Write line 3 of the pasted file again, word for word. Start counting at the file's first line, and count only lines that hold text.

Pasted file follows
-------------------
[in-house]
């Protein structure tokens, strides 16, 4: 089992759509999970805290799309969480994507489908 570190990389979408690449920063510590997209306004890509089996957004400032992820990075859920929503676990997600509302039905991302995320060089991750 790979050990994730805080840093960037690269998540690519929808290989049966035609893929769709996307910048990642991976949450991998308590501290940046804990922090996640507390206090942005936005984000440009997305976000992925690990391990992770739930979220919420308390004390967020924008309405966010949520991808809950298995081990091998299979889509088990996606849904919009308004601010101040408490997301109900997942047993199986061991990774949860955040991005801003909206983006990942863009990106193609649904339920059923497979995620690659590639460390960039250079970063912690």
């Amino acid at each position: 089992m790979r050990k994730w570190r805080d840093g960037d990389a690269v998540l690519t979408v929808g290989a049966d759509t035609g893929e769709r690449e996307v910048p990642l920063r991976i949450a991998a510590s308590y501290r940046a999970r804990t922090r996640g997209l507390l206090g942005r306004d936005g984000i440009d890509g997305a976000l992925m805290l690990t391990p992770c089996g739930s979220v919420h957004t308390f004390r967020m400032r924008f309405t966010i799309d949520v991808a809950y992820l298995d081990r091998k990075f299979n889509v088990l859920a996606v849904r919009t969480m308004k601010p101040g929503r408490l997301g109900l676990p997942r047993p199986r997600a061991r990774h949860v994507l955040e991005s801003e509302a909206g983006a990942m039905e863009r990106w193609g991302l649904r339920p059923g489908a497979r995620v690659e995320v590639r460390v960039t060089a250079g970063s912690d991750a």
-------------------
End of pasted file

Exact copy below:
């Amino acid at each position: 089992m790979r050990k994730w570190r805080d840093g960037d990389a690269v998540l690519t979408v929808g290989a049966d759509t035609g893929e769709r690449e996307v910048p990642l920063r991976i949450a991998a510590s308590y501290r940046a999970r804990t922090r996640g997209l507390l206090g942005r306004d936005g984000i440009d890509g997305a976000l992925m805290l690990t391990p992770c089996g739930s979220v919420h957004t308390f004390r967020m400032r924008f309405t966010i799309d949520v991808a809950y992820l298995d081990r091998k990075f299979n889509v088990l859920a996606v849904r919009t969480m308004k601010p101040g929503r408490l997301g109900l676990p997942r047993p199986r997600a061991r990774h949860v994507l955040e991005s801003e509302a909206g983006a990942m039905e863009r990106w193609g991302l649904r339920p059923g489908a497979r995620v690659e995320v590639r460390v960039t060089a250079g970063s912690d991750a």